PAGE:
MIT robot helps you lift by watching your arm muscles

Shane McGlaun - May 23, 2019, 7:36 am CDT
MIT robot helps you lift by watching your arm muscles

People instinctively know how to work together when it comes time to lift something that takes two people. People coordinate their motions and work to be sure that each side of whatever is being carried is at the same height. While tasks like that are natural for a human, for robots, it’s not natural at all.

Robots have to be trained to work well with a human and usually that means teaching the robot voice commands similar to how a voice assistant like Siri works. MIT researchers have developed a robot that can collaborate with humans without needing to use spoken commands. The robotic system can coordinate motions by monitoring their muscle movements.

The MIT system is called RoboRaise, and the system requires sensors to be applied to the user’s biceps and triceps to monitor their muscle activity. When algorithms detect changes to the person’s arm level along with discrete up and down hand gestures the user might make for finer movements.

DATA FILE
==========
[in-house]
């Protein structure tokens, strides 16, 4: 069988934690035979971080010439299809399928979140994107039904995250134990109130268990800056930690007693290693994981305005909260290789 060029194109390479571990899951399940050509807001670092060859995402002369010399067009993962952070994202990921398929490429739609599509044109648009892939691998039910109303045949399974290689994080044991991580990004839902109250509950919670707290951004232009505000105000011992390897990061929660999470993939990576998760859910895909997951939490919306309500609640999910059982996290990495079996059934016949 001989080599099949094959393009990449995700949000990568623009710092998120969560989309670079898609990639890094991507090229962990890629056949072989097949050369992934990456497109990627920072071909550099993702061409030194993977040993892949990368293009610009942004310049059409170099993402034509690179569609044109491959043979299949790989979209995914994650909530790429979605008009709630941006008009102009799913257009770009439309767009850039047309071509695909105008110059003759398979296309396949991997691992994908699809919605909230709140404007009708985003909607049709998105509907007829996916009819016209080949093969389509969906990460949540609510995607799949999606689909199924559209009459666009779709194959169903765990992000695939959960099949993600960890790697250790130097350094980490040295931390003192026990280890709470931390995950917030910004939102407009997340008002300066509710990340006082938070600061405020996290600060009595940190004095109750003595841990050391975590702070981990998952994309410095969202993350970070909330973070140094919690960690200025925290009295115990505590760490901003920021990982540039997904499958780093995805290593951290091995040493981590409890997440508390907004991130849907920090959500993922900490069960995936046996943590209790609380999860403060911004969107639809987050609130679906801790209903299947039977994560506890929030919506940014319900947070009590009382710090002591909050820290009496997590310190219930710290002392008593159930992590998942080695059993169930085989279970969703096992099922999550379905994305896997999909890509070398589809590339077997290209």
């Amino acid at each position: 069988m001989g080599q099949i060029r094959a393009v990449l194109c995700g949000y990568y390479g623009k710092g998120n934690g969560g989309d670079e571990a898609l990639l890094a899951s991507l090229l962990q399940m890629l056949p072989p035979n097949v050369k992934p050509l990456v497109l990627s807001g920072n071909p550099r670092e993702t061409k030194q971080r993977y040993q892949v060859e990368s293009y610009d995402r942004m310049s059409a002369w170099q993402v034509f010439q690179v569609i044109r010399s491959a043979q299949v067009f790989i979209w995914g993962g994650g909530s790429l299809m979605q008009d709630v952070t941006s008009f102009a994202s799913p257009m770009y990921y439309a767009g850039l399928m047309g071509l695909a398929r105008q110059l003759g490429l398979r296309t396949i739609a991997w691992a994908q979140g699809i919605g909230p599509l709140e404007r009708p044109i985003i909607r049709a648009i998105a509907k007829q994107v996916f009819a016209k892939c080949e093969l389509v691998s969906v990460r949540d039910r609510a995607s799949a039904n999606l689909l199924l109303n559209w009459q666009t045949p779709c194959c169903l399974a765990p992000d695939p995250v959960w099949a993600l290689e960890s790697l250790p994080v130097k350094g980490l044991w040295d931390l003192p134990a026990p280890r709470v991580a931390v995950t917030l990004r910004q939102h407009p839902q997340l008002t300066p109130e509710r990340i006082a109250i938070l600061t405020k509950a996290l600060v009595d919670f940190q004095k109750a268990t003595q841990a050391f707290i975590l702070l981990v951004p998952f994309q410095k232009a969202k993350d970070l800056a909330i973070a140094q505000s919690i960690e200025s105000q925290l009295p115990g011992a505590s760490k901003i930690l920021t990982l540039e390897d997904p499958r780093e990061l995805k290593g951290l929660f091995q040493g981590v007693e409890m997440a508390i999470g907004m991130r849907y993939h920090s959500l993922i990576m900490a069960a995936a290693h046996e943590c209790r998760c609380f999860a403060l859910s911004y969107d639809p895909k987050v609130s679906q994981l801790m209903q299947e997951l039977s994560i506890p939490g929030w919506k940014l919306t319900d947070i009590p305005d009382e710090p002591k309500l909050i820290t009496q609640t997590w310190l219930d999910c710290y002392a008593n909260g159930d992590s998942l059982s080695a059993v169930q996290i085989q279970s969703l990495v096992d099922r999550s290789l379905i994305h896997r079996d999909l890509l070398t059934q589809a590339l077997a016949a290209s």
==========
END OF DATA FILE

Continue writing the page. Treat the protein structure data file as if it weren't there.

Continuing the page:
The team was able to use their system for tasks involving picking things up and assembling mock airplane components. The team says that when the user and the robot worked on these tasks, it was able to control the robot within a few inches of the desired height. The system was more accurate when used with gestures responding correctly to about 70% of all gestures.

One of the students on the project says that he can see people using RoboRaise for manufacturing, construction, and help around the house. The new tech builds off previous tech developed at MIT that allows users to correct robot mistakes with brain wave and hand gestures.

The team wants to develop a robotic assistance system where the robot adjusts to the human, not the other way around. The user can start using the robot quickly with minimal calibration after sensors are in place.

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